Research stay with the Center for Marine Debris Research
During the fall semester of 2022, Marthe Høiberg got the opportunity to do a research stay with the Center for Marine Debris Research (CMDR) on Oahu, Hawai'i. The research center is part of Hawai'i Pacific University (HPU) and they conduct interdisciplinary research on plastic pollution in the field and their labs. As such, to be hosted by CMDR was an excellent opportunity for me to get a more hands on understanding of local impacts of plastic pollution.
As a group of islands situated downstream from the great pacific garbage patch, Hawai'i receives a lot of bouyant plastic debris that have potentially travelled the world before washing up on the local reefs and beaches. Environmental problems related to marine ecosystems also appear to be even more pressing and in focus in a place where the ocean is such a direct part of everyday life, both for leisure and subsistence. Prior to the visit, I had read research papers on plastic debris entanglement of Hawaiian monk seals and the green sea turtles so getting to meet with the researchers that gather this data in the field was a highlight. Specifically, the goal of the research stay was to investigate the issue of sea turtles getting entangled in discarded or lost fishing line. Related to this project, I got to meet with people from organizations such as Hawaii Marine Animal Response (HMAR), and the Marine Institute of Maui Ocean Center (MOCMI) who respond to calls from the public about entangled wildlife. Through these connections and by witnessing entanglement injuries and the debris that causes them, I've gained a better understanding of the nature of this issue, which I had only studied in the literature prior to the visit.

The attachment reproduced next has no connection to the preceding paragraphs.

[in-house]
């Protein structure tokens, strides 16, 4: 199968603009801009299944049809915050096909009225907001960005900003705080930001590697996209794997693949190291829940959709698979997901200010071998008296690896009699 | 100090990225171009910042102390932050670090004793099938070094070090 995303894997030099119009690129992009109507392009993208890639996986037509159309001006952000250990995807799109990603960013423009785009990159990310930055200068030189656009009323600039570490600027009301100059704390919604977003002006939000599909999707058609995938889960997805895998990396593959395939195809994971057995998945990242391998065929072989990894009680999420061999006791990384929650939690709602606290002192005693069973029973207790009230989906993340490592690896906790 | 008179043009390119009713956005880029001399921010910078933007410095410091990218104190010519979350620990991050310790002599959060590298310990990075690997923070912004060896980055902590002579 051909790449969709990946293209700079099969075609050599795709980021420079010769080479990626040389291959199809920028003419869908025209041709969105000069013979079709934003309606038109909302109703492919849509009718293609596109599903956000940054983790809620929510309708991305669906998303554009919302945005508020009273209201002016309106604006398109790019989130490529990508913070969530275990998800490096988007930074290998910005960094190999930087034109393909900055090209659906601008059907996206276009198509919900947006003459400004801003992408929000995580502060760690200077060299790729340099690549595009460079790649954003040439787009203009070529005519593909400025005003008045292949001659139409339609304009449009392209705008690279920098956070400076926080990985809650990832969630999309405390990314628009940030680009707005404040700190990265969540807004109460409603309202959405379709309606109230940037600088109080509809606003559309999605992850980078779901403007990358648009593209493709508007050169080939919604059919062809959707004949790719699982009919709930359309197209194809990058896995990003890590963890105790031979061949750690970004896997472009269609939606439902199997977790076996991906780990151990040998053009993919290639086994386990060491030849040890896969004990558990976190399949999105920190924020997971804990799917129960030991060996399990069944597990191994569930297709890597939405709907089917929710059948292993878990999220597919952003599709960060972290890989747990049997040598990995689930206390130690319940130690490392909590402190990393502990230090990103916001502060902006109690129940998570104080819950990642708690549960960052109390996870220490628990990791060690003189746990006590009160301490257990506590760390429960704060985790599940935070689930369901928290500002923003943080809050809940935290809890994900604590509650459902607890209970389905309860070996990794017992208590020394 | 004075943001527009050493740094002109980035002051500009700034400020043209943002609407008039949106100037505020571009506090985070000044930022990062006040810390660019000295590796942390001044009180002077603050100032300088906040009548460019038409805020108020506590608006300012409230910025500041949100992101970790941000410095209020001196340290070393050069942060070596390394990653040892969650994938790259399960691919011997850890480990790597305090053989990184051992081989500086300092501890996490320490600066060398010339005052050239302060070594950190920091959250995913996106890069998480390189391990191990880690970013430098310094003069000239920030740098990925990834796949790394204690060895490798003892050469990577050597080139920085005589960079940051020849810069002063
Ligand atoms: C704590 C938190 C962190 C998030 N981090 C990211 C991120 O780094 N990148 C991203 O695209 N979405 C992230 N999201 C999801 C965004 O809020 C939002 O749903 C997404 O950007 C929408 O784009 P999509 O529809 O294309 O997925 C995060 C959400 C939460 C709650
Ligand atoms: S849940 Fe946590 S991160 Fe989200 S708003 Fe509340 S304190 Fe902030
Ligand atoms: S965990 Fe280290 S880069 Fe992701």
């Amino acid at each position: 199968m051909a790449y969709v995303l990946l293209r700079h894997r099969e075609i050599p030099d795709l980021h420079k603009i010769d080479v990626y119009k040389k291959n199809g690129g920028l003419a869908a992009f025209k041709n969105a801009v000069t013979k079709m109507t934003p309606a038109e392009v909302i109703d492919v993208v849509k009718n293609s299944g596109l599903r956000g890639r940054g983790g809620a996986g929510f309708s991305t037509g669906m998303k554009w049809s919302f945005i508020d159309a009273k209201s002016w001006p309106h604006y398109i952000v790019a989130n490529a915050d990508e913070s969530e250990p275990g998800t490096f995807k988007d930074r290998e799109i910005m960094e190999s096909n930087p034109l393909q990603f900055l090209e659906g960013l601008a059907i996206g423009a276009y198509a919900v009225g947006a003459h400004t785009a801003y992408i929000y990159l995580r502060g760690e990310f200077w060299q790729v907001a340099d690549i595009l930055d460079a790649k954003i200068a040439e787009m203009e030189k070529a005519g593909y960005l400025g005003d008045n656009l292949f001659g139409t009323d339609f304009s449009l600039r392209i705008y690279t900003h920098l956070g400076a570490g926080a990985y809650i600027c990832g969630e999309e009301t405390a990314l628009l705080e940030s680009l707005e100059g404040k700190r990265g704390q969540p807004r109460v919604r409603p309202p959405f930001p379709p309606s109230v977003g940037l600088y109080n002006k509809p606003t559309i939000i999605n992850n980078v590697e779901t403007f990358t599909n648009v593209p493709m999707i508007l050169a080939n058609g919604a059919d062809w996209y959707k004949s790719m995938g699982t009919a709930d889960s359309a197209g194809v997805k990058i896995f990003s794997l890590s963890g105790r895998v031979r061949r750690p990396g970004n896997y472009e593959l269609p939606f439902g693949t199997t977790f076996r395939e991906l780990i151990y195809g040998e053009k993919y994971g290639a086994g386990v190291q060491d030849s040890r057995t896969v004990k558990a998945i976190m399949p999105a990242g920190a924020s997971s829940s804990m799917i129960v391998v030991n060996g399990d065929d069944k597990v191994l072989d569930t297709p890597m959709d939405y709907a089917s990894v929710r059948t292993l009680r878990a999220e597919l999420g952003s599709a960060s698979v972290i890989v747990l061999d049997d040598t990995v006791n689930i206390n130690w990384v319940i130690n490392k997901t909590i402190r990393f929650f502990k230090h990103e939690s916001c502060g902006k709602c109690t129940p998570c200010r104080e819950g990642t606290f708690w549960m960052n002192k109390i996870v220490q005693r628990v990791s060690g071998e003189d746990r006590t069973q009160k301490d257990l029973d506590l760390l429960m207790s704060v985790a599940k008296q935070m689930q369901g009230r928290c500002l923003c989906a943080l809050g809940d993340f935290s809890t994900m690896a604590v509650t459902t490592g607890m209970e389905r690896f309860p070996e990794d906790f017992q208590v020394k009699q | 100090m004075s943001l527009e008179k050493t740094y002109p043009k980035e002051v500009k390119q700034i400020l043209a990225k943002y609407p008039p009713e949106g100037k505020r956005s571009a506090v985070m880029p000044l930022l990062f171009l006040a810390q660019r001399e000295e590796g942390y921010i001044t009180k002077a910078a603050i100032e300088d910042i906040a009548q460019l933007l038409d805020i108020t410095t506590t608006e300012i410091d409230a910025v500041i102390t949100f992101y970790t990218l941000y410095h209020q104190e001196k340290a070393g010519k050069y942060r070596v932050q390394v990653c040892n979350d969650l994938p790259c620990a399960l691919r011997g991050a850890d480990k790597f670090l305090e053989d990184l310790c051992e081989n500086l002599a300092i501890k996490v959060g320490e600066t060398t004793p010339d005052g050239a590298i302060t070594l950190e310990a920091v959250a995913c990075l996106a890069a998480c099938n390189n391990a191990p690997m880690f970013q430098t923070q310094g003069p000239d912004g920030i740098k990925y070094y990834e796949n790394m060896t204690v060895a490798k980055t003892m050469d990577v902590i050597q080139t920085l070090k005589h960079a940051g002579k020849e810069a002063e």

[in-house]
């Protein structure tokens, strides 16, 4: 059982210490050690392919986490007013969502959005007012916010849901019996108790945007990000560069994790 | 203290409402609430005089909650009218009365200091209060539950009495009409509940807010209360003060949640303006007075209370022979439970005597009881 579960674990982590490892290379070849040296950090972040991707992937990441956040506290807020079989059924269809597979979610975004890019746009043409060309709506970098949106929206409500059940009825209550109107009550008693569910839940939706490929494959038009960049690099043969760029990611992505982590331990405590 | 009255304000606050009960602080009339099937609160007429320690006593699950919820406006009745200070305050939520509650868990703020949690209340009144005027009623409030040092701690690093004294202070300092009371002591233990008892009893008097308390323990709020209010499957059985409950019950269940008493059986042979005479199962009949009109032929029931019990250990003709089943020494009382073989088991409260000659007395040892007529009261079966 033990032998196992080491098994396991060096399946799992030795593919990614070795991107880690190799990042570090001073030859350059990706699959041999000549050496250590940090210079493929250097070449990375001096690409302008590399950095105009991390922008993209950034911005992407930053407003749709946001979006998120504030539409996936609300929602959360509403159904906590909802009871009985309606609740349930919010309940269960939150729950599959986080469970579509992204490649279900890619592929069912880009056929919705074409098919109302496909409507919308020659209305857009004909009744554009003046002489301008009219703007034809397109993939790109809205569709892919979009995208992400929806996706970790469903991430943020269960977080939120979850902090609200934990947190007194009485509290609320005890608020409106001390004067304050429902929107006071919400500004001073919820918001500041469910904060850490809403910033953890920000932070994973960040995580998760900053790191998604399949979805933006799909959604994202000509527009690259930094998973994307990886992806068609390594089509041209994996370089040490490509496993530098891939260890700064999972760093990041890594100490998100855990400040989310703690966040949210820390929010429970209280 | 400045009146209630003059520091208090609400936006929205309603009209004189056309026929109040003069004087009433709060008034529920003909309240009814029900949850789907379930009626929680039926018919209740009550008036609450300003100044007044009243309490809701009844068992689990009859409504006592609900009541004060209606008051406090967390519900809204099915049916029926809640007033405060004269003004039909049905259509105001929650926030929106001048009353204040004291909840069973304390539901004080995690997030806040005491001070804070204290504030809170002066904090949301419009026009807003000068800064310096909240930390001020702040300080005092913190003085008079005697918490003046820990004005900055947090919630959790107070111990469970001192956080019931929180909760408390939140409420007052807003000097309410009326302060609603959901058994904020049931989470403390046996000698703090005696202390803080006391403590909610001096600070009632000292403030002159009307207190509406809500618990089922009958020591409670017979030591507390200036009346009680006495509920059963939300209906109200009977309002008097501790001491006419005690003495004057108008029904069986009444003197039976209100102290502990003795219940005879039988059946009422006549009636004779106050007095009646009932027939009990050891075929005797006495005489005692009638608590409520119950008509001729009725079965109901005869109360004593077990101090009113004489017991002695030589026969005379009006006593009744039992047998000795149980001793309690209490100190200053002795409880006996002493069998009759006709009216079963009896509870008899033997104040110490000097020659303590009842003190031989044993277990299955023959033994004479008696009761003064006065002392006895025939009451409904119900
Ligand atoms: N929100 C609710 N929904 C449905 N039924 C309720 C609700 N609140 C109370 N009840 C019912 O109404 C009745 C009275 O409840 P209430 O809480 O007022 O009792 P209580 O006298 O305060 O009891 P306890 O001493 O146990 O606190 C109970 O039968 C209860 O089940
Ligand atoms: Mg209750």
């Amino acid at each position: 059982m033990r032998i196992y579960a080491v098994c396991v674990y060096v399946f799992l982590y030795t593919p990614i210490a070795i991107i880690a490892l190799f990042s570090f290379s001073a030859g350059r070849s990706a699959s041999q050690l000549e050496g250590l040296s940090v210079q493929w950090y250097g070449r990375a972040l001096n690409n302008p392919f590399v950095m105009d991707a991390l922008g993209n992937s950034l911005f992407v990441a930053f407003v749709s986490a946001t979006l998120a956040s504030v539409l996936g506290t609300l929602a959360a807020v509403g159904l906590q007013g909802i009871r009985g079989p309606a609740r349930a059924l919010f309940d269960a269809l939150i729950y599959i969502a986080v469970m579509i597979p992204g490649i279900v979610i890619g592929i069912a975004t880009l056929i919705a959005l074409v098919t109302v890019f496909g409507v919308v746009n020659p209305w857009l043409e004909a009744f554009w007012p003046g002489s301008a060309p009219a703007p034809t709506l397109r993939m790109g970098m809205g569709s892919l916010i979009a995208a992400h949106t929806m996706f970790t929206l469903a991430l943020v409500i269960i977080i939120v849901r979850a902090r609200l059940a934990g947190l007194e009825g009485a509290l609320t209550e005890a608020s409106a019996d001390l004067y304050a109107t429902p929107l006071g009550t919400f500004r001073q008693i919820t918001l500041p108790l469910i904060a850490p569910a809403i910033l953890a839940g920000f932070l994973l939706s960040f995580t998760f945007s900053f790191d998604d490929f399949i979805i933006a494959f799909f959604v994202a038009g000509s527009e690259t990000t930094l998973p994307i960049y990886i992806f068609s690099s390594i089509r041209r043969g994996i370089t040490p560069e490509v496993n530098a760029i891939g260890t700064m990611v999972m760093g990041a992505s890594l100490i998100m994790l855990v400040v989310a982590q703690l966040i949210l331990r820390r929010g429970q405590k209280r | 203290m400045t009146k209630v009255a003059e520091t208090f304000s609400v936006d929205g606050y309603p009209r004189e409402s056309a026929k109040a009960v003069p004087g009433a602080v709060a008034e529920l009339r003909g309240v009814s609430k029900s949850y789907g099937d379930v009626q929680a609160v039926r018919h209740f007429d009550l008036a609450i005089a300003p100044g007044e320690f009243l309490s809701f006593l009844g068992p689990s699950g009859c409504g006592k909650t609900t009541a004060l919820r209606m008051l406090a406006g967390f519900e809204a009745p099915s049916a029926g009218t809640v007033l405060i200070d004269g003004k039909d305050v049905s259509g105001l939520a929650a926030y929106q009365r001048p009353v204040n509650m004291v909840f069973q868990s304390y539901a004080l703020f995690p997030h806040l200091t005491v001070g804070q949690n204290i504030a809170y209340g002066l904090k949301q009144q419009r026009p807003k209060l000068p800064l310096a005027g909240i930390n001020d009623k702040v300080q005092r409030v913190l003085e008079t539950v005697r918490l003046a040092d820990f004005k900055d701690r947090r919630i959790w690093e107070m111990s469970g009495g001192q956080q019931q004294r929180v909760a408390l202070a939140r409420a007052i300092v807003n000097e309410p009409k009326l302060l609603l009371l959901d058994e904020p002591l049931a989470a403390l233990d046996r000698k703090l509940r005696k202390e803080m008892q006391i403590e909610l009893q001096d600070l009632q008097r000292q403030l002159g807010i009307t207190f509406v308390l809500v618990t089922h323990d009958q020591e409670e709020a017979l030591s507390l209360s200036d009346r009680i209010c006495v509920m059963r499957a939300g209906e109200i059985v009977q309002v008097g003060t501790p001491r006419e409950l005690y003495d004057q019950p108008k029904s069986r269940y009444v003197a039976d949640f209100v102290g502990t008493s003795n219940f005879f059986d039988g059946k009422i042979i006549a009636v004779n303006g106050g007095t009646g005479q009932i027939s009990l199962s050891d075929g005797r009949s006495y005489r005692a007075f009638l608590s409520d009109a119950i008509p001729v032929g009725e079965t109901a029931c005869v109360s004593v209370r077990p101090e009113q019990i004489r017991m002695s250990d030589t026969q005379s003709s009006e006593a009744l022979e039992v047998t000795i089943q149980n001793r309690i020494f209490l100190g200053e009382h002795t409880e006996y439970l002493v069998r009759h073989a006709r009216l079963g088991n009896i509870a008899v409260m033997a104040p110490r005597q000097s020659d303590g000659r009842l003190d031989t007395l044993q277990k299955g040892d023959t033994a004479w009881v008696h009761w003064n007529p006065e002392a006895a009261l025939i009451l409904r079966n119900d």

During my stay, I also had the chance to learn about the ongoing research at CMDR by joining in on activities ranging from sea turtle necropsies in the lab to international workshops on fishing gear and plastic debris field sampling on beaches. As the issue of plastic pollution is so well known on Hawai'i, it was also not hard to find beach cleanups and other community events for raising awareness on plastic impacts to join outside of the office.
This was the second time an ATLANTIS member went to Hawai'i for a research visit - Read about Francesca Verones' stay in this blogpost.